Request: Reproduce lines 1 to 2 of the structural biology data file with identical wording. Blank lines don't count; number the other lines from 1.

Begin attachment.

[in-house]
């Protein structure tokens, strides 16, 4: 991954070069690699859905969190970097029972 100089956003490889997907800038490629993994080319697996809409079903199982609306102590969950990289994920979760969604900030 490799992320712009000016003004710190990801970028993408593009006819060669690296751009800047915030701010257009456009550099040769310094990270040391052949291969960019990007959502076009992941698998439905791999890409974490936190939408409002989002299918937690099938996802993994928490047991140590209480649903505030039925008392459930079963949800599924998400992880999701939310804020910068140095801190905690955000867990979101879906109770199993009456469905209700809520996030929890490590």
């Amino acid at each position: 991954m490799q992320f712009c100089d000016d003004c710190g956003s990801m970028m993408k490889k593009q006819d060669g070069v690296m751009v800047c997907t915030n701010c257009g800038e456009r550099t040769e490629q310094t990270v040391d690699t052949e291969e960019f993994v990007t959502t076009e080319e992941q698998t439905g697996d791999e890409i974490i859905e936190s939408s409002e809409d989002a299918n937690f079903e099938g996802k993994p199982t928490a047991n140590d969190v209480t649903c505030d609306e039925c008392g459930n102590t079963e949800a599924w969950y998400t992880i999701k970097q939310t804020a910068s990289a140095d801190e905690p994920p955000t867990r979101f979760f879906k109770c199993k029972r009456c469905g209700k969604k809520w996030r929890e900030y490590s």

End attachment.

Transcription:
[in-house]
């Protein structure tokens, strides 16, 4: 991954070069690699859905969190970097029972 100089956003490889997907800038490629993994080319697996809409079903199982609306102590969950990289994920979760969604900030 490799992320712009000016003004710190990801970028993408593009006819060669690296751009800047915030701010257009456009550099040769310094990270040391052949291969960019990007959502076009992941698998439905791999890409974490936190939408409002989002299918937690099938996802993994928490047991140590209480649903505030039925008392459930079963949800599924998400992880999701939310804020910068140095801190905690955000867990979101879906109770199993009456469905209700809520996030929890490590």